sulfa drug


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sulfa drug

n.
Any of a group of synthetic organic compounds, derived chiefly from sulfanilamide, chemically similar to PABA and capable of inhibiting bacterial growth and activity by interfering with the metabolic processes in bacteria that require PABA. Also called sulfonamide.
The American Heritage® Medical Dictionary Copyright © 2007, 2004 by Houghton Mifflin Company. Published by Houghton Mifflin Company. All rights reserved.

sulfa drug

Any sulfur-based antibiotic, in particular sulfonamides
McGraw-Hill Concise Dictionary of Modern Medicine. © 2002 by The McGraw-Hill Companies, Inc.

sulfa drug

Any drug of the sulfonamide group possessing bacteriostatic properties.
See also: drug
Medical Dictionary, © 2009 Farlex and Partners
References in periodicals archive ?
About half of those studies did not detect any association between the mutations and an increased risk of death caused by PCP (5-8) or a decreased response to sulfa drugs (3,9-11).
Al-Ansari, A new Series of Schiff Bases Derived from Sulfa Drugs and Indole-3-Carboxaldehyde: Synthesis, Characterization, Spectral and DFT Computational Studies, J.
Sulfa drugs: From the first moments of World War II, the US military used sulfa drugs (short for sulfonamide) to help injured personnel beat infections.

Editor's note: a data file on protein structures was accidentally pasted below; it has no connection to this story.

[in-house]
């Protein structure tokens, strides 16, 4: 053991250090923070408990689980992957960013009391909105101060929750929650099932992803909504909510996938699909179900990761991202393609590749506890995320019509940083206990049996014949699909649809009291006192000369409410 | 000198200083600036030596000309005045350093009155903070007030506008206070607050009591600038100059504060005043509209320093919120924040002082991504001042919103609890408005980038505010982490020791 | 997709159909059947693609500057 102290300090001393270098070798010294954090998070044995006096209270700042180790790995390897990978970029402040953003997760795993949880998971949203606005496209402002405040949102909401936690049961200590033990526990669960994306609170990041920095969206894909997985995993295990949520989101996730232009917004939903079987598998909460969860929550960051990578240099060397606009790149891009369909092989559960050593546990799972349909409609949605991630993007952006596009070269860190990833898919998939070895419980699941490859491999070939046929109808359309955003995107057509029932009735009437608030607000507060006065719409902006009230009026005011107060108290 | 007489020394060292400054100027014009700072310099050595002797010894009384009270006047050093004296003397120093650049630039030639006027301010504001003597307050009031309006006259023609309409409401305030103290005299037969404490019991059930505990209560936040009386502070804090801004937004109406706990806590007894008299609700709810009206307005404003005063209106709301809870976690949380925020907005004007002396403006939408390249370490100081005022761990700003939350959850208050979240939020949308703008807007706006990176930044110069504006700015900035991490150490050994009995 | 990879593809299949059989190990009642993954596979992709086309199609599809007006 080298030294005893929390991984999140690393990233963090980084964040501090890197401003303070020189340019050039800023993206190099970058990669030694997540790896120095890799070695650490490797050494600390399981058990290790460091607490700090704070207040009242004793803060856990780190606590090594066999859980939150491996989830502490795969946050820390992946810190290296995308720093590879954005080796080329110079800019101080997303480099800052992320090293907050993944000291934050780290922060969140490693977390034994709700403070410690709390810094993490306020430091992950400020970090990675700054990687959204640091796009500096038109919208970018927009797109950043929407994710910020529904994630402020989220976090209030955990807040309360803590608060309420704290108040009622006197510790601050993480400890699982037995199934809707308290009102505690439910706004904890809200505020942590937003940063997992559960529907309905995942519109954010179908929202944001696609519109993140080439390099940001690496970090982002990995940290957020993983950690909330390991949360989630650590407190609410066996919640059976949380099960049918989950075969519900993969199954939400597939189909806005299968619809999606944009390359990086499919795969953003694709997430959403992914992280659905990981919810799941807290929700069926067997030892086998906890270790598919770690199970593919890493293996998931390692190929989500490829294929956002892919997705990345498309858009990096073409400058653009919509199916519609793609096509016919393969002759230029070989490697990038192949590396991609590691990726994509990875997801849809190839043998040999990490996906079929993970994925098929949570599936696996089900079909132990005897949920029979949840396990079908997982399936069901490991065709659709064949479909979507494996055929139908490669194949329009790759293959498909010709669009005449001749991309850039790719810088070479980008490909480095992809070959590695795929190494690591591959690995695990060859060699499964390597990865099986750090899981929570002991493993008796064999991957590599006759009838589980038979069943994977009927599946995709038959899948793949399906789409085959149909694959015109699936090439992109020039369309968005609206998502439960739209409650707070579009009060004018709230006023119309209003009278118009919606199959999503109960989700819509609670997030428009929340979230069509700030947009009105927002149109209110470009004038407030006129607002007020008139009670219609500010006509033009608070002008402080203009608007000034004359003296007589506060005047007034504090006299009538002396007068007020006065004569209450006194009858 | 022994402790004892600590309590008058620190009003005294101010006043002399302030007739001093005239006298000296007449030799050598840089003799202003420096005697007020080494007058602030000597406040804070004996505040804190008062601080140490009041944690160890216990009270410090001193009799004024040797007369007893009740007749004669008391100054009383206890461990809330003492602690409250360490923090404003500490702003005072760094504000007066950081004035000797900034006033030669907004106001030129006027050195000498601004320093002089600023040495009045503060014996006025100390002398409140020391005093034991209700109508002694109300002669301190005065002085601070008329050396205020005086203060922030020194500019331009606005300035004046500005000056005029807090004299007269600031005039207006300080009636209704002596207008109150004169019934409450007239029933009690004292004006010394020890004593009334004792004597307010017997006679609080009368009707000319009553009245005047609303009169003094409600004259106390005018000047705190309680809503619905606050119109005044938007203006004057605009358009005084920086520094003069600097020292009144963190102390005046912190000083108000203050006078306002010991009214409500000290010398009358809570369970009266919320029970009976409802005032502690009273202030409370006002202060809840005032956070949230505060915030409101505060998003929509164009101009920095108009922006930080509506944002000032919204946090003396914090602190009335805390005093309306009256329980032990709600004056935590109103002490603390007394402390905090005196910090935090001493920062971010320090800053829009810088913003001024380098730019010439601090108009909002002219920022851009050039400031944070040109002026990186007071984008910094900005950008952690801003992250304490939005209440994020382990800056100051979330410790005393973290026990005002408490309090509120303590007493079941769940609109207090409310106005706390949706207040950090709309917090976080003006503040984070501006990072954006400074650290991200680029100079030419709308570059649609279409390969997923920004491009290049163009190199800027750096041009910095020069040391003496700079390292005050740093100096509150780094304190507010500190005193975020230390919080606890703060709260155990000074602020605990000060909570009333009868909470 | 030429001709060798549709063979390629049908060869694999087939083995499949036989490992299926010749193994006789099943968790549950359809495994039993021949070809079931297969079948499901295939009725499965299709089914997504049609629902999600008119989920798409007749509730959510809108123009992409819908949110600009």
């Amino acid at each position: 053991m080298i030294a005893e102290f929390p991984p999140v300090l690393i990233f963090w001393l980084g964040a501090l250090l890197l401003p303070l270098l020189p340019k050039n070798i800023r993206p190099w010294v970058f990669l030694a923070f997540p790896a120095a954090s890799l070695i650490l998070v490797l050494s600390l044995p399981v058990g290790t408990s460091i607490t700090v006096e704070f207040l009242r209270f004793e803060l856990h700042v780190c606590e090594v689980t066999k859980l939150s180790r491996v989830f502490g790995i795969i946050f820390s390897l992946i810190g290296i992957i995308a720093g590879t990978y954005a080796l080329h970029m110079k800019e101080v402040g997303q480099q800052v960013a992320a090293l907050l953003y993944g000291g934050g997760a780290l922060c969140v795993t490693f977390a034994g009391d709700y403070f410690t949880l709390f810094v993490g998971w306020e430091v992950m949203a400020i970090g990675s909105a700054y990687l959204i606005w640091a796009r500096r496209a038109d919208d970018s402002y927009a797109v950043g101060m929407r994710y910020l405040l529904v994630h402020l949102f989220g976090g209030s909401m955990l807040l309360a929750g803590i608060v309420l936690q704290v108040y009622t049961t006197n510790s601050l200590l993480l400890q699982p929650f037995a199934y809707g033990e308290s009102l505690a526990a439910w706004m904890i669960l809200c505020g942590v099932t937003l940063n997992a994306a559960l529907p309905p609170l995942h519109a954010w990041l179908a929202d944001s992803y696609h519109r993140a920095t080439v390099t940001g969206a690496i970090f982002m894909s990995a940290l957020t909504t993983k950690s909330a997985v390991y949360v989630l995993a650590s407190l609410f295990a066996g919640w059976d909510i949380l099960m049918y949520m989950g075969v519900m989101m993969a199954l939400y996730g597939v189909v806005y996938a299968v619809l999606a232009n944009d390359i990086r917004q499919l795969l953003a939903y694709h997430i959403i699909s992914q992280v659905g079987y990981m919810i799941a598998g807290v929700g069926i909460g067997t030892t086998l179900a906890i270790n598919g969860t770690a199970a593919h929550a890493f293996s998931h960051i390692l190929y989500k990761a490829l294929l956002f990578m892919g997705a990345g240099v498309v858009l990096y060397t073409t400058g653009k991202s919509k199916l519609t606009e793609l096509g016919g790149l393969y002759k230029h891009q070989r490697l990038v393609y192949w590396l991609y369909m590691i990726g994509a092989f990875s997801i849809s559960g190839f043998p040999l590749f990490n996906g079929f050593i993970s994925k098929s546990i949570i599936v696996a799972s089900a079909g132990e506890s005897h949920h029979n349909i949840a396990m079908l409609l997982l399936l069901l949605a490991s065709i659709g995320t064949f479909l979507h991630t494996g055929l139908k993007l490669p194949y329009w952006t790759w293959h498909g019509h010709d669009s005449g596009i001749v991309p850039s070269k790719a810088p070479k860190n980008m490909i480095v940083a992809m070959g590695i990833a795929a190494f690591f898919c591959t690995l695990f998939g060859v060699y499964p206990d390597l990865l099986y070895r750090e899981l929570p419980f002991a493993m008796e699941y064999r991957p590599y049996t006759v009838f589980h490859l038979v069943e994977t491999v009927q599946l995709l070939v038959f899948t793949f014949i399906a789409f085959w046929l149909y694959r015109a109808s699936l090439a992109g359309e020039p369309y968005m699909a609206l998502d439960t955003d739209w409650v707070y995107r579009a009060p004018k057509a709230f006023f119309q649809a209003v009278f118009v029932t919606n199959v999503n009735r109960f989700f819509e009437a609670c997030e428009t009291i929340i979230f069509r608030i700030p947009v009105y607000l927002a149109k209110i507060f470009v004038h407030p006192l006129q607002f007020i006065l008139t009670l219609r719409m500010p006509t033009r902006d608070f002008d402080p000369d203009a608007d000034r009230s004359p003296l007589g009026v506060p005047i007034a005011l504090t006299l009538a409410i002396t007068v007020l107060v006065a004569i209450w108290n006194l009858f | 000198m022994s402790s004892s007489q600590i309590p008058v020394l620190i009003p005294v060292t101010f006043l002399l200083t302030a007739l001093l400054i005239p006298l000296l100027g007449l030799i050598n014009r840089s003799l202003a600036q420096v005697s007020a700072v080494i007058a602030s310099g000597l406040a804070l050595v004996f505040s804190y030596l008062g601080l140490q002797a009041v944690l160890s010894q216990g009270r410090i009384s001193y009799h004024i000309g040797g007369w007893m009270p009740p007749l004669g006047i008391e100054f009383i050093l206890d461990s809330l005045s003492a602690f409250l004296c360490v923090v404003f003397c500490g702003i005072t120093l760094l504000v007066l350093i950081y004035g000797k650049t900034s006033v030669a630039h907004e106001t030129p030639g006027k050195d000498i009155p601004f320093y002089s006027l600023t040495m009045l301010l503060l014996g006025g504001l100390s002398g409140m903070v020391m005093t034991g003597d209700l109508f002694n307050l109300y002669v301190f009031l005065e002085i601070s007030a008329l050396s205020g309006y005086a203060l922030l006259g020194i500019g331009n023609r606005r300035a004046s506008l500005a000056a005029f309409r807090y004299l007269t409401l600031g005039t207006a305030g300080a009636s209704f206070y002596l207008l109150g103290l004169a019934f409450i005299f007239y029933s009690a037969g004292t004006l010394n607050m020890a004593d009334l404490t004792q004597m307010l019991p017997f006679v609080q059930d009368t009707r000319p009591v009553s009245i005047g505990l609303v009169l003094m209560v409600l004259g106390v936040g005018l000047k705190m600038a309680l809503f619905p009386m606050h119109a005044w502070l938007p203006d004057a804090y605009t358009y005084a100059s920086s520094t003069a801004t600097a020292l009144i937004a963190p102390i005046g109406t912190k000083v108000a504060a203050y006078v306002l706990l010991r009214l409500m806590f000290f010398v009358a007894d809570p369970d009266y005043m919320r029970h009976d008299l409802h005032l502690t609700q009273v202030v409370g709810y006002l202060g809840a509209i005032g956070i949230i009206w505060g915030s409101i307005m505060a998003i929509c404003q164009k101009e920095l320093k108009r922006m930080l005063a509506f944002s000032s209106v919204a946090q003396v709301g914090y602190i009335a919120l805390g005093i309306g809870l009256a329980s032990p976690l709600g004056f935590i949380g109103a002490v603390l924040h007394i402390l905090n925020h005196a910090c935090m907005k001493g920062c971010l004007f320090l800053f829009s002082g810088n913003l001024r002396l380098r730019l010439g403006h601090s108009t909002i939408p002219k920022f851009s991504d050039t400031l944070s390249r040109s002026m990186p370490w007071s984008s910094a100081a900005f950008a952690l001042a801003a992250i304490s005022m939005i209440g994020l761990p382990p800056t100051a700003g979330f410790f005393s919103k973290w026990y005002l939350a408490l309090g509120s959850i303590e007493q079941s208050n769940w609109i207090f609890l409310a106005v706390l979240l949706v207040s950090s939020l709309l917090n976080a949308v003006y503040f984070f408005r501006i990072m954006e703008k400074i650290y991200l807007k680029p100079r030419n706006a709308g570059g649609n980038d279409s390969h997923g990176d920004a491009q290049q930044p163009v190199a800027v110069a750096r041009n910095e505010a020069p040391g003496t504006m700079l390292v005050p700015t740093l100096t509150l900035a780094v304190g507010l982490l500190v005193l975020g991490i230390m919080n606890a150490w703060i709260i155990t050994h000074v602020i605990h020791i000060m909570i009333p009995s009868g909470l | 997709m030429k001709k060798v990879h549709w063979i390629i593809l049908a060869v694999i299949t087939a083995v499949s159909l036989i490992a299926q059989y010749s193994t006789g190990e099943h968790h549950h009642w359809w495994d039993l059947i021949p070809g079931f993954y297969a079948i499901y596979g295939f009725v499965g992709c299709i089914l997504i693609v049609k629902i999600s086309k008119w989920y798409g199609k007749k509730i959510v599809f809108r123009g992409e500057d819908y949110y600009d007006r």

The success of sulfa drugs sparked interest in finding other agents.
The reason this message is important is because sulfa drugs are unreliable for the treatment of streptococcal infections.
One of the reasons I like the sulfa drugs for treatment is that they are also effective against some bacterial diarrheas.
All antibiotics discovered to date have a limited useful life - sulfa drugs, for instance, were developed in 1932, introduced in 1936 and the first instances of resistance were noted in 1942.
Your records could say your blood type is B+ when it's actually A-, that you have no allergies when you're deathly allergic to sulfa drugs, or that the appendix that has just burst and is turning your insides septic has already been removed.
Sulfa drugs, anticonvulsants, and NSAIDs are the drugs most commonly associated with Stevens-Johnson syndrome.
Q Is it OK to take a diuretic if I'm allergic to sulfa drugs?
He said the different types of substances produce allergy including pollen grains of flowers, dust particles, house dust mite, outdoor and indoor moulds or fungus, insect venom of bee, animal dander like sloughed off skin, saliva and excreta of dog or cat secretions and excretions of birds, body parts and excreta of insects like cockroach, foods like milk, egg, fish, prawns, beef, mutton, chicken, peanuts, and some drugs like penicillin, sulfa drugs and insulin.